"You came by specifically to talk to me," I stated, staring at her and wondering if House was somehow behind whatever she was pulling. I don't know why he'd do it, but it really wouldn't surprise me.

She shrugged. "Maybe I just like their cranberry juice. I'll see you again sometime." She gave a little half-wave and walked off.

I sat there, staring at me beer, and remembered her putting her hand on my lap. Quickly, I checked my wallet, making sure that she hadn't pick-pocketed me. I sighed with relief when I realized my wallet was still there, but then furrowed my brows in confusion when I realized I had an extra twenty dollars I hadn't had before she came in.


Although I was in a better mood by the time I got home, not drunk enough to be forced to hail a taxi, but buzzed enough to be extra cautious when driving, I still couldn't stop thinking about the damn present and how he hadn't opened it. I still couldn't figure out why he wouldn't have opened it, but the more I thought about what Noel had said, the more I told myself that the next time we spoke, I'd just flat-out ask him why, and refuse to listen to any jokes or accept any deflections.

It was almost midnight by the time I stripped off my clothes and crawled into the bed I used to share with Amber, acutely aware of the pain in my chest as I realized that I still refused to sleep on her side, and still hadn't touched her pillow. I expected House to call within three hours, seeing as we hadn't hung out much that day and House called around three in the morning at least four time a week anyway, if not more, but this was . . . Tradition. House and I always hung out the day after Christmas (at the crack of why-the-hell-am-I-awake) which was just basically code for "I'm hungry dammit take me to a diner and pay for my crap." I don't know how we ended up doing it every year, but we did.

The last thing I thought before falling asleep, just as soon as 11:59 turned into 12:00, was that despite all the crap we put each other through, I really hoped he never stopped the middle-of-the-night phone calls, and even if we might've been better off without each other, I suppose I would never know and so I could only hope I was wrong.


Wilson sat in the jail cell, back pressed against the wall, legs dangling off of the cot he assumed was supposed to be his bed. He wasn't completely drunk, but he was still slightly buzzed--however, he had sobered up enough to know he had royally screwed himself over by throwing that bottle into the expensive antique mirror. Not only was he in a city he was unfamiliar with, fresh out of med school as well as money, but he knew what was in the express package he currently had in a box somewhere outside of the cell, being held with his other effects, being guarded by some fat policeman with an accent so thick he hadn't understood him.

He dropped his head to his hands and held back the tears that threatened to fall. He kept thinking back on the physics class he'd taken, remembering the discussion about the cat in the box. Were he to never open the box, the cat could be simultaneously alive and dead, seeing as he wouldn't know for sure which was true until he opened the lid. Once he did, though, the cat's fate would become obvious, and therefore, it couldn't be both anymore. He remembered thinking how stupid the theory sounded at the time. He kept thinking that just because he didn't know the answer didn't mean there wasn't one. Just because a three year old doesn't know two and two is four doesn't mean that answer could be forty-seven. But he'd always counter that thought with, well, maybe that was why he was becoming a doctor, not a physicist.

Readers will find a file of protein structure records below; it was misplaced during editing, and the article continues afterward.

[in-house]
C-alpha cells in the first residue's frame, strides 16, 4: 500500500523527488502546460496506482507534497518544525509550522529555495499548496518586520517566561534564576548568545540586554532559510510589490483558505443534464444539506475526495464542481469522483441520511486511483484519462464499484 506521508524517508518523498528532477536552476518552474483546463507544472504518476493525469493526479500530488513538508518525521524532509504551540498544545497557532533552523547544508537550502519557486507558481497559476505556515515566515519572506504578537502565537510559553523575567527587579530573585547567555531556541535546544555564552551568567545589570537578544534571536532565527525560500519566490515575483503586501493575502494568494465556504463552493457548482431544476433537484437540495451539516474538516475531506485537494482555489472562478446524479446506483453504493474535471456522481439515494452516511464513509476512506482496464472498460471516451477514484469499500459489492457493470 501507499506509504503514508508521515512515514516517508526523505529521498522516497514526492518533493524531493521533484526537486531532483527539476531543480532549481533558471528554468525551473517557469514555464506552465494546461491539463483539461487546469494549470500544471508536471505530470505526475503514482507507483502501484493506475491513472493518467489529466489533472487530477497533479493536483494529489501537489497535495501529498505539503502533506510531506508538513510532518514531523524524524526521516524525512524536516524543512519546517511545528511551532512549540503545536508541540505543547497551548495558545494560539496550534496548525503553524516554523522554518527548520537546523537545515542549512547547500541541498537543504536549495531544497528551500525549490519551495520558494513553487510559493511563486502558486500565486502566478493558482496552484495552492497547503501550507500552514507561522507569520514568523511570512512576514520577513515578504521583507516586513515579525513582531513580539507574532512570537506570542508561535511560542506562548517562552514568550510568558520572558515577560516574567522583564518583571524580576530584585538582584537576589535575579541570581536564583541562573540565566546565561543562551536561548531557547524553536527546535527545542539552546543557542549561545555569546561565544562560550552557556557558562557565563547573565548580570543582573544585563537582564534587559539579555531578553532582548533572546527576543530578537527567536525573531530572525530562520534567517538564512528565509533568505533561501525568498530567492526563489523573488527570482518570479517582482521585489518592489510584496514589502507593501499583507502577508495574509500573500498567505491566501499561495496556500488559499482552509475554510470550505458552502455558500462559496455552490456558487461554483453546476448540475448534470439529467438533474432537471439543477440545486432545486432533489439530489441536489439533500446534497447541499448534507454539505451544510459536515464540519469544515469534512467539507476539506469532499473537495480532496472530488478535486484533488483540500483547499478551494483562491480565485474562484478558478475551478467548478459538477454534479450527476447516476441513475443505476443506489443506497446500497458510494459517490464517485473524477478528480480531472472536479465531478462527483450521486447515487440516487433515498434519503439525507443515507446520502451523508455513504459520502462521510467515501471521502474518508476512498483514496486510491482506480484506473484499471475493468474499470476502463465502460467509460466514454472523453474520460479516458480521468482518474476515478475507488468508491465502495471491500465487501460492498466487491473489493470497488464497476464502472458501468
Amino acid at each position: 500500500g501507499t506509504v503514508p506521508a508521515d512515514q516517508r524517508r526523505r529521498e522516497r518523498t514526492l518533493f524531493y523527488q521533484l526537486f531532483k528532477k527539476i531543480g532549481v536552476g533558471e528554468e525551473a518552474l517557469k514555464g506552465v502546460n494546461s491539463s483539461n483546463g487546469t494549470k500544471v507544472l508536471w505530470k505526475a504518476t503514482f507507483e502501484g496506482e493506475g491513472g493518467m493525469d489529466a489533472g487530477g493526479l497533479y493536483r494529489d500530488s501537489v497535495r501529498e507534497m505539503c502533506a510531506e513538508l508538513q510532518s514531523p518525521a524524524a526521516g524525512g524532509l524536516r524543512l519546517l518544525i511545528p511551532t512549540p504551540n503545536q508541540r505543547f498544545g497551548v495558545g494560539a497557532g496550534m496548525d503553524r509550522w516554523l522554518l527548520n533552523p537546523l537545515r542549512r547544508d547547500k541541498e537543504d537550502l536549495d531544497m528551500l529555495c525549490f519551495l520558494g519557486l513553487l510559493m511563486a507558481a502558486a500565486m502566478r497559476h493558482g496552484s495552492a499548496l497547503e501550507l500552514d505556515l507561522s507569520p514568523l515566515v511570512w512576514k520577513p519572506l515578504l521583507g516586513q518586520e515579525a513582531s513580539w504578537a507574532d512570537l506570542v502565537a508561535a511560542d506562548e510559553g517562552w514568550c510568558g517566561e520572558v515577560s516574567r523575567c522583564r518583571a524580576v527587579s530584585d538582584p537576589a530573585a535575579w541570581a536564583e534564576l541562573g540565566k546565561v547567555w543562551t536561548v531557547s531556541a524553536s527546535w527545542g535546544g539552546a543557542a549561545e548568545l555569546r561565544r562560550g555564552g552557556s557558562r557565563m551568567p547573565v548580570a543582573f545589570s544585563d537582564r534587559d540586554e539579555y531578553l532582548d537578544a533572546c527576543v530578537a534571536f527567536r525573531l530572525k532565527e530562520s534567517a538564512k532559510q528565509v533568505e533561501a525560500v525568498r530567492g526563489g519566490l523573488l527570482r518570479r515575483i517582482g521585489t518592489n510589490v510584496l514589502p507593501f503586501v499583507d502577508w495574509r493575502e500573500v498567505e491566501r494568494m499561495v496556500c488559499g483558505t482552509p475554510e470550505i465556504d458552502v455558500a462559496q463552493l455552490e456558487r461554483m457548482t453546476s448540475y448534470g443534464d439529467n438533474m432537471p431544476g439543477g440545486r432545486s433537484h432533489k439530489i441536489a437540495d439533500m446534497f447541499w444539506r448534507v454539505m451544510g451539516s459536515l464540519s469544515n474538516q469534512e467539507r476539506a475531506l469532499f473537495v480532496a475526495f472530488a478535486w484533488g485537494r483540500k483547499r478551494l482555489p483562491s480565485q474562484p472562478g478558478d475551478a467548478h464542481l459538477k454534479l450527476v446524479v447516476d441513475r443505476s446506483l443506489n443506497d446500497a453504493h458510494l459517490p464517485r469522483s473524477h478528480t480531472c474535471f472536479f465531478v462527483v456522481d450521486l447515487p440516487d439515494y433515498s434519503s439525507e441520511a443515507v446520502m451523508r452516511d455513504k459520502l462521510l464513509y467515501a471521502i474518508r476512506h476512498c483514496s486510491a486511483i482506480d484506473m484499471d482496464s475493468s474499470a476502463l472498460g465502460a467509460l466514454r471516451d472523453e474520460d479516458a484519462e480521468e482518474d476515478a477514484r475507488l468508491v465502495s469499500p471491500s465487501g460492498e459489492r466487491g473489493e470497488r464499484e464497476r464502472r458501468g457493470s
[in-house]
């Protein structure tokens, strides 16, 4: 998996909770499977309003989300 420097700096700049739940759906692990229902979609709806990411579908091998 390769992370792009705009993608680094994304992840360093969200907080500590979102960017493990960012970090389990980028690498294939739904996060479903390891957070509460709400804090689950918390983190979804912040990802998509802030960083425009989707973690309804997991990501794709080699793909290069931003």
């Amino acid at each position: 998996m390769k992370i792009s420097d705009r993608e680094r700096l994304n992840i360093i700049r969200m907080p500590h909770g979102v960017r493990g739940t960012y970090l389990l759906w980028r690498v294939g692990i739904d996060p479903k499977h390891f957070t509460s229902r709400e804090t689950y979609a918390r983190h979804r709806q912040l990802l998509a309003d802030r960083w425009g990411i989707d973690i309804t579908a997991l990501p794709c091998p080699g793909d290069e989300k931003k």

And yet, now, what was he doing? Applying the same theory to his package he'd been carrying around, which he knew carried divorce papers, but as long as he didn't open it, then it could hold anything other than what it actually did. As if, as long as it remained closed, then she didn't care that he'd gone and done something stupid with one of his classmates, all over a fight he'd had with his wife. He could pretend that she hadn't shrieked at him when he'd admitted to what he'd done, hoping against hope that she'd forgive him, and that he could feel less guilty.

But he knew what was in the package, and he had known the entire time he'd been carrying it around, and it was like a weight pressing in on him, making his day steadily worse and worse, until he'd finally snapped and inadvertently caused a brawl, blushing heavily as the cops arrested him and some tall, blue-eyed guy leered at him, laughing the entire time.

He pinched the bridge of his nose, then tilted his head back, never feeling more alone than he did at the moment, and wondered if this was what Danny had felt when he'd betrayed him.

Maybe he deserved it. Maybe he deserved the divorce. Hell, he deserved a lot worse.

But he needed to get home, and he certainly couldn't do that sitting in jail, listening to some guy try to covertly jerk off in the cell next to him. Mind made up, he decided he would have to swallow his pride and ask his parents for bail, and pay them back as soon as he had the money. Swallowing the lump in his throat, he walked hesitantly towards the bars and closed his eyes tightly, trying his hardest not to cry. "I'd like to make my phone call," he told the fat policeman when he strolled past the bars.

The policeman nodded once and fixed his belt, and Wilson tried to think of how he could break the news to his mother without bursting into tears.


A/N--I shall be posting the next chapter tomorrow.